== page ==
In the particular embodiment shown in FIG. 7A, each communication that occurs over the debug interface 110 is encrypted by XOR'ing the particular communication with the bit stream generated by the hardware key 130 (also referred to here as the “key bit stream”) (not shown in FIG. 7A). For example, as shown in FIG. 7A, the debug security functionality 116 encrypts any communications that are to occur over the RD and RTS lines by XOR'ing the communications on, a bit-for-bit basis, with the key bit stream received from the hardware key 130. The encrypted communications are then communicated over the RD and RTS lines, respectively. The external debugging device 112 uses the same key bit stream to decrypt the encrypted communications received on the RD and RTS lines by XOR'ing, on a bit-for-bit basis, the encrypted communications received on those lines with the same key bit stream used to encrypt the communications. In order to maintain synchronization with respect to the key bit stream used for encryption, an appropriate delay is added to the key bit stream used for decryption that is equal to the amount of time it takes to shift the bits communicated on the RD and RTS lines from the system 100 to the external debugging device 112. After decrypting, the communications are used in the debugging processing performed by the external debugging device 112.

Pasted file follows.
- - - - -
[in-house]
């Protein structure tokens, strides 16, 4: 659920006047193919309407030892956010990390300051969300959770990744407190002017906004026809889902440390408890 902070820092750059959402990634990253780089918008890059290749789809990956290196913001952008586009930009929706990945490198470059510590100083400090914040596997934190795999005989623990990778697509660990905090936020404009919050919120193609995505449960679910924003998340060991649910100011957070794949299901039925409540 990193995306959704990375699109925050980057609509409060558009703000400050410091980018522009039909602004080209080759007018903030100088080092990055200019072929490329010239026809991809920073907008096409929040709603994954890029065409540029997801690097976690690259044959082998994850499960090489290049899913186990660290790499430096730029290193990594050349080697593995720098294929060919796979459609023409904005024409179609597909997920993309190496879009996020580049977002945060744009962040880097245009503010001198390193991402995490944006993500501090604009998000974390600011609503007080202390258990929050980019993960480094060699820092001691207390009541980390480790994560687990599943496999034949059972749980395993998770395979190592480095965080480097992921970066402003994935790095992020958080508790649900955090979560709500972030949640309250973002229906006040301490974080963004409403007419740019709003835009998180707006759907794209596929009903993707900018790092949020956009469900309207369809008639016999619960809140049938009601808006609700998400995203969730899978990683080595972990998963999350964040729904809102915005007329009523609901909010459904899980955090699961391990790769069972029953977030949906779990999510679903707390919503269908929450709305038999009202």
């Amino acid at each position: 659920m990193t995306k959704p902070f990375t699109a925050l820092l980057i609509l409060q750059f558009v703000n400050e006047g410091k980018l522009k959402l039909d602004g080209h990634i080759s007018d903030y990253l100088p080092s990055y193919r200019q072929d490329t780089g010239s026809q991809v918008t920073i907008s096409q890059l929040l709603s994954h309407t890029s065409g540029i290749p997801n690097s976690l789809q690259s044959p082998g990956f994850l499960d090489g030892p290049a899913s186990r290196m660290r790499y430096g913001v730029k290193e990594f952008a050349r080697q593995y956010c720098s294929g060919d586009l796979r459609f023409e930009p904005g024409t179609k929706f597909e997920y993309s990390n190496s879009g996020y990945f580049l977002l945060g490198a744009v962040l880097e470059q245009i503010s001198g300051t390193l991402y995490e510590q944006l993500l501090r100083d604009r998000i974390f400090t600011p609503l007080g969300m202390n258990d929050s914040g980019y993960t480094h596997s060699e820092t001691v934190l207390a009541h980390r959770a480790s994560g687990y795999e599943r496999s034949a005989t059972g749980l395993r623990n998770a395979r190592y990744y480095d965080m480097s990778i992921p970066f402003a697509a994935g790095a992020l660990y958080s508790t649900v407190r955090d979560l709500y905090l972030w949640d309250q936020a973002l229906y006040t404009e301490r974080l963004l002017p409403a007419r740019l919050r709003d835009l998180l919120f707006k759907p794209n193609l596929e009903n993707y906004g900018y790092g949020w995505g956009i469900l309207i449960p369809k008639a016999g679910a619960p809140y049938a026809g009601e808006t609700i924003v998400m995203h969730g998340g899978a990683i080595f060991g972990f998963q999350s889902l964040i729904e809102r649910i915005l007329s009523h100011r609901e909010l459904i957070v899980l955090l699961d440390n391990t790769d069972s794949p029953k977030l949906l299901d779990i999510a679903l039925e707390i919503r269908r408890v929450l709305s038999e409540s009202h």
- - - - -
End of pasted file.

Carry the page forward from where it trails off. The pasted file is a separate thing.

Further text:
In the particular embodiment shown in FIG. 7A, the external debugging device 112 receives the key bit stream generated by the hardware key 130 directly from the hardware key 130. For example, in one implementation, the hardware key 130 is integrated into the external debugging device 112. In another implementation, the hardware key 130 is communicatively coupled to both the system 100 and the external debugging device 112.

As shown in FIG. 7A, the external debugging device 112 encrypts any communications that are to occur over the TD and CTS lines by XOR'ing the communications on, a bit-for-bit basis, with the key bit stream received from the hardware key 130. The encrypted communications are then communicated over the TD and CTS lines, respectively. The encrypted communications are received on the TD and CTS lines of the debug interface 110 and then decrypted by the debug security functionality 116. The debug security functionality 116 uses the same key bit stream to decrypt the encrypted communications received on the TD and CTS lines by XOR'ing, on a bit-for-bit basis, the encrypted communications received on those lines with the same key bit stream used to encrypt the communications. In order to maintain synchronization with respect to the key bit stream used for encryption, an appropriate delay is added to the key bit stream used for decryption that is equal to the amount of time it takes to shift the bits communicated on the TD and CTS lines from the external debugging device 112 to the system 100. After decrypting, the communications are used in the debugging processing performed by the debug functionality 114 (not shown in FIG. 7A).